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Useful Windows Shortcuts: Win+B

Lifehacker recently pointed to a very useful new Windows 7 shortcut that vertically maximizes windows — really useful on laptops with 800 pixels or less of vertical real estate.

In that spirit, here’s another useful “shortcut”: Win+B gives focus to the “show hidden icons” button on the system tray.
Win+B gives focus to the "Show Hidden Icons" button on the Taskbar

This works on Windows XP and Vista as well, but is especially useful on Windows 7 because 7 corrals tray icons into their own box, where they’re not easily visible.
Then, pressing Enter will reveal the hidden icons

After pressing Win+B, press Enter to reveal the hidden icons and press the cursor keys to cycle through them (caveat, the highlight effect is really quite subtle on the RC and easy to miss).

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9 June 2009 10:02 am

Installing Ubuntu Jaunty Jackalope on a Sony Vaio

Installing Linux on laptops still isn’t as easy as it should be. I installed Ubuntu 9.04 (”Jaunty”) on a Sony Vaio today, only to find that

  • WiFi — on an Atheros AR242x controller — was working, but very slowly. I got no more than 23-80kB/sec on a 12Mb/sec connection, and frequently got as little as 1 kB/sec.
  • Video effects weren’t supported on the Intel GM965/GL960 Integrated Graphics Controller (they were supported on Vista and Windows 7) because of a known bug.

I fixed the wifi by using the Windows driver for the Atheros AR242x with ndiswrapper as described here. (Although the page says Jaunty doesn’t have this problem, it did.)

The video effects were fixed by following this thread from UbuntuForums.

Looks like the year of Linux on the desktop/laptop is still a few years off.

5 Comments

8 June 2009 4:41 pm

Google UK as a Search Provider in Firefox and IE

The default Google search built into Firefox (at least in British builds) goes off to google.com and is then redirected to google.co.uk. Problem is, sometimes the redirection stops working and it stays with google.com — usually clearing cookies solves this problem. This means you lose the benefits of country-specific search. Installing this Google UK Search Provider will make sure that searches from the Firefox search bar go to Google UK every time. Also works with IE 8 (and any browser that supports OpenSearchDescription files).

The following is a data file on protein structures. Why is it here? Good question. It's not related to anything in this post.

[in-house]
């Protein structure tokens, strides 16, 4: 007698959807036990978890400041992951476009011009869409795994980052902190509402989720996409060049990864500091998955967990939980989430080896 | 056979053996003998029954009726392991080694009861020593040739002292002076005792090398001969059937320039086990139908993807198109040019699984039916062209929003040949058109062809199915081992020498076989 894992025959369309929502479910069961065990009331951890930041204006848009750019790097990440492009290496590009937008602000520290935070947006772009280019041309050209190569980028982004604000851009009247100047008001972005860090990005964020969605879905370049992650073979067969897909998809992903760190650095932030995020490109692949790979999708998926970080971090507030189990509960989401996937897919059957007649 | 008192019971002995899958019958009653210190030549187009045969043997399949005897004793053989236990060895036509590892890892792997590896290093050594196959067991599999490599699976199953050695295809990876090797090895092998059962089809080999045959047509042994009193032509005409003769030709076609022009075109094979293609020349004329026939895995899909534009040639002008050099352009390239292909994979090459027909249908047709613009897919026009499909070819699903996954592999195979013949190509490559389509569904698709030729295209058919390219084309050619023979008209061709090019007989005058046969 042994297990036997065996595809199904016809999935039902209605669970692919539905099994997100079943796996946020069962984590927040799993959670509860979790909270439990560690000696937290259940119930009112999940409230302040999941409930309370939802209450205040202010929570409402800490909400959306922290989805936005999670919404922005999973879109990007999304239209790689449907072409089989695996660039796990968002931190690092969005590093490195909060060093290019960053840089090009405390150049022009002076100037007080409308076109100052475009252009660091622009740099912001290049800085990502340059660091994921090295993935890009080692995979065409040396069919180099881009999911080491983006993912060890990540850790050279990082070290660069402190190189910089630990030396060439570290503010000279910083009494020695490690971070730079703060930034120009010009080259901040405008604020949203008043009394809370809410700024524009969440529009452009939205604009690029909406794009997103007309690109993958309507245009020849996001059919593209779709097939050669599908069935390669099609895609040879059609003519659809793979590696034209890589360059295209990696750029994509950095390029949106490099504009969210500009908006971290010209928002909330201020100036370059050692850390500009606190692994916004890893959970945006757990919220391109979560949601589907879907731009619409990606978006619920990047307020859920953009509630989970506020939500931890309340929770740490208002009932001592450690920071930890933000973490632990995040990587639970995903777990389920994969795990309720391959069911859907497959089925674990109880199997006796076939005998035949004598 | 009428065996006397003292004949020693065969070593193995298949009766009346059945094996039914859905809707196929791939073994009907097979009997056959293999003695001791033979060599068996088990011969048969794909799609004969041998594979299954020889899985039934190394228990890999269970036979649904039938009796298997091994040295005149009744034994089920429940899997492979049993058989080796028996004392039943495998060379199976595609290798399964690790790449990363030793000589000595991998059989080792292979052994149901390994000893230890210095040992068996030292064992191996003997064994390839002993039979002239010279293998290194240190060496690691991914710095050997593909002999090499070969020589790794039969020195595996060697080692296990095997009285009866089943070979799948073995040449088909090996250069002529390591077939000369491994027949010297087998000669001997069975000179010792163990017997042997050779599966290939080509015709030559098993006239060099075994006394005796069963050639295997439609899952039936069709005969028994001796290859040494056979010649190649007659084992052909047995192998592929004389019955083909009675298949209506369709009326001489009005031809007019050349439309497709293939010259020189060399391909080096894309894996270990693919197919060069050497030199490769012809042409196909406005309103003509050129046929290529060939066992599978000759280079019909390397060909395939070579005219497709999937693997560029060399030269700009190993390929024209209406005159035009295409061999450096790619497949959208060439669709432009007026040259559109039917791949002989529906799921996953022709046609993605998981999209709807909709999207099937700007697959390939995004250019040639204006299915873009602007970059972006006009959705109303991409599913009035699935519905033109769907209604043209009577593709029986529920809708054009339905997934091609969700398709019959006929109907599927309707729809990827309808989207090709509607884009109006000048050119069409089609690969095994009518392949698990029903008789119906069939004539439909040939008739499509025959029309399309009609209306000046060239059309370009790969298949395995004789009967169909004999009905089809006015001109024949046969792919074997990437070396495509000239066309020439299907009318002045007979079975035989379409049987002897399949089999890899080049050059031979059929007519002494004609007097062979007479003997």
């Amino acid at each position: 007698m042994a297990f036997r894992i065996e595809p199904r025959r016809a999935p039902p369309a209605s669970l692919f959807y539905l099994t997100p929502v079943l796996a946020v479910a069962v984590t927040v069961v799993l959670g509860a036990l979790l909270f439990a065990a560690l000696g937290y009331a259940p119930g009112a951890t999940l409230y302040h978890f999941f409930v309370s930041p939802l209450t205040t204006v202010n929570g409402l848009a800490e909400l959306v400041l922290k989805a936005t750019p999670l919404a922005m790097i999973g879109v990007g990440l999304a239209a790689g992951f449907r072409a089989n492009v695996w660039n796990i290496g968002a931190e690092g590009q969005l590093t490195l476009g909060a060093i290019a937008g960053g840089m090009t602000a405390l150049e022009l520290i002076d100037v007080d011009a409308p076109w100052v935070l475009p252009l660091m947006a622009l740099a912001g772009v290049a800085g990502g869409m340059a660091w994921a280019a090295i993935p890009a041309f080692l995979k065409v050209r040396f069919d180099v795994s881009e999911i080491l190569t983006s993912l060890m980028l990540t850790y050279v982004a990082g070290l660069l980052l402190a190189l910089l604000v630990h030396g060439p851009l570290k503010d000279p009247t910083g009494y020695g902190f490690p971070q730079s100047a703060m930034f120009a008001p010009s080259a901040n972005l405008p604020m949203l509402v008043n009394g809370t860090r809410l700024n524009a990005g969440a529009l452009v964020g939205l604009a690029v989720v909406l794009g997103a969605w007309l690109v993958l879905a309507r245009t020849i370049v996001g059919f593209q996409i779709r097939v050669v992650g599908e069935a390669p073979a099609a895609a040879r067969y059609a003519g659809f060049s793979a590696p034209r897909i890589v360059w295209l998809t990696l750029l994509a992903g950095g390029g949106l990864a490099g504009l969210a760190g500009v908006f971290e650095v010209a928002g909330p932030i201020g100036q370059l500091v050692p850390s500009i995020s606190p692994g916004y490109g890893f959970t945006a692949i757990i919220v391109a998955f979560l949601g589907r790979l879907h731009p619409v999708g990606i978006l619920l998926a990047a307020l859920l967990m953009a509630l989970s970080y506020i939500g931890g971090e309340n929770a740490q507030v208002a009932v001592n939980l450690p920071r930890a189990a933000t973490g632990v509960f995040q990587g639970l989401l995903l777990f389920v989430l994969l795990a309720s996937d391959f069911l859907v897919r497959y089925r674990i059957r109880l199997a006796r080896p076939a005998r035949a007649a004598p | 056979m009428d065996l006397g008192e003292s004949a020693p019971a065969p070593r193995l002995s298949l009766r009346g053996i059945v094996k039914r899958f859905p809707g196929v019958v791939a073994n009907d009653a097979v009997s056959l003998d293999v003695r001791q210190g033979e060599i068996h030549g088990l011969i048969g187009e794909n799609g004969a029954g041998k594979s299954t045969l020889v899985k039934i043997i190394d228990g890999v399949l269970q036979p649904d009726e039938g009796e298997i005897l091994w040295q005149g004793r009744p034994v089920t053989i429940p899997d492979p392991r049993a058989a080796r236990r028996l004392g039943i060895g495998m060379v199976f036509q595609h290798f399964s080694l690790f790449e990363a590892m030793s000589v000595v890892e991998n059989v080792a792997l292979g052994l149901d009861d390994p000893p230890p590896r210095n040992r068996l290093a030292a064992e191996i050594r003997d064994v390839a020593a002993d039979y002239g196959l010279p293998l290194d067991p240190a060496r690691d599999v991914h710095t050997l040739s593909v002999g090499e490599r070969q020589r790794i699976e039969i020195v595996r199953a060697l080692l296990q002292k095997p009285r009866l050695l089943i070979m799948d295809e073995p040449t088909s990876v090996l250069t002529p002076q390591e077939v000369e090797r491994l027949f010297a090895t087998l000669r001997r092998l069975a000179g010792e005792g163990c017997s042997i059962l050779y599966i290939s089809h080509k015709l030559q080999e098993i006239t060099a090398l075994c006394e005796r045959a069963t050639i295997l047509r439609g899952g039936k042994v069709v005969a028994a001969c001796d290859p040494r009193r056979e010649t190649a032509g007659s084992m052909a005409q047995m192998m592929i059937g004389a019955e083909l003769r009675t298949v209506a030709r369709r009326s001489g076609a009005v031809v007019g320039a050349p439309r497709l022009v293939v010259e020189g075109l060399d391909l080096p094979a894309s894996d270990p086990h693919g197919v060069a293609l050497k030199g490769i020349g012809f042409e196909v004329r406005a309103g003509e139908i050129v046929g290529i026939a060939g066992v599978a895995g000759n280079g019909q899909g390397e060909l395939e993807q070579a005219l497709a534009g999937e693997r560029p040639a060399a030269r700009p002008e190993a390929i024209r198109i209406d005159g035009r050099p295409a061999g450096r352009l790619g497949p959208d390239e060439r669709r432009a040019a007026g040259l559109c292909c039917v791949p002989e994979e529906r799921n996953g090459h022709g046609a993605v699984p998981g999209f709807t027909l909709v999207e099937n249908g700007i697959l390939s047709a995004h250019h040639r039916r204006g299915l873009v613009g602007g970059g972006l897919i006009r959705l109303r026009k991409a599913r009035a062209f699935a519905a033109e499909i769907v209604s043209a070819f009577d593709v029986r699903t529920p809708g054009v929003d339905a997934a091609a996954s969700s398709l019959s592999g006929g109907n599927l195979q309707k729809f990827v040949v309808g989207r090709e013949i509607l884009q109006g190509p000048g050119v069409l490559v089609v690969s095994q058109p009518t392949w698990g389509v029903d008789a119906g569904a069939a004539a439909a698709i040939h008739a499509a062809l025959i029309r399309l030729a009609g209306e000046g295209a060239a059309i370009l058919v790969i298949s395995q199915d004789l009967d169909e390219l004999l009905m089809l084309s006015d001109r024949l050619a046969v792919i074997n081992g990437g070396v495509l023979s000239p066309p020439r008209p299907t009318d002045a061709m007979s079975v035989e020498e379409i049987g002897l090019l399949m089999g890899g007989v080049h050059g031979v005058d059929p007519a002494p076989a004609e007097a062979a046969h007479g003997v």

1 Comment

5 June 2009 11:57 pm

Get your blog iPhone-ready

Apple’s releasing a new phone today (if you didn’t know that, you’re lucky). Beside curing all manner of ills, the phone has a great web browser that should get people really interested in using the web while on the move.

Now, the thing is lots of other phones have decent browsers — many phones run Opera, for example, or at least the Opera Mini. And with reasonable data plans becoming increasingly common, it definitely makes sense to get your site ready for mobile browsing.

I used a media="handheld" stylesheet declaration on this site, but that wasn’t very well supported. So here’s a better solution that requires very little work, if you run Wordpress:

  1. Get the Wordpress Mobile Edition plugin and install it. This will create a wp-mobile.php file in your Wordpress plugins folder, and a wp-mobile folder in your Wordpress themes folder.
  2. Open wp-mobile.php in a text editor and search for the word 'iPhone'.
  3. If you don’t find it (I’m sure it’ll be added as soon as the user-agent string is confirmed) add this text exactly as shown (without double quotes) somewhere in the middle of the list of browser user-agents:  " ,'iPhone' " (search for the text 'small_browsers' to find this list). When you’re done, save the file.
  4. Optional — you can also tweak your site’s mobile appearance by going into the wp-mobile folder (under your Wordpress themes folder) and editing the files there (mainly index.php). Some knowledge of PHP is required, but you can avoid the PHP and modify only the HTML inside the file.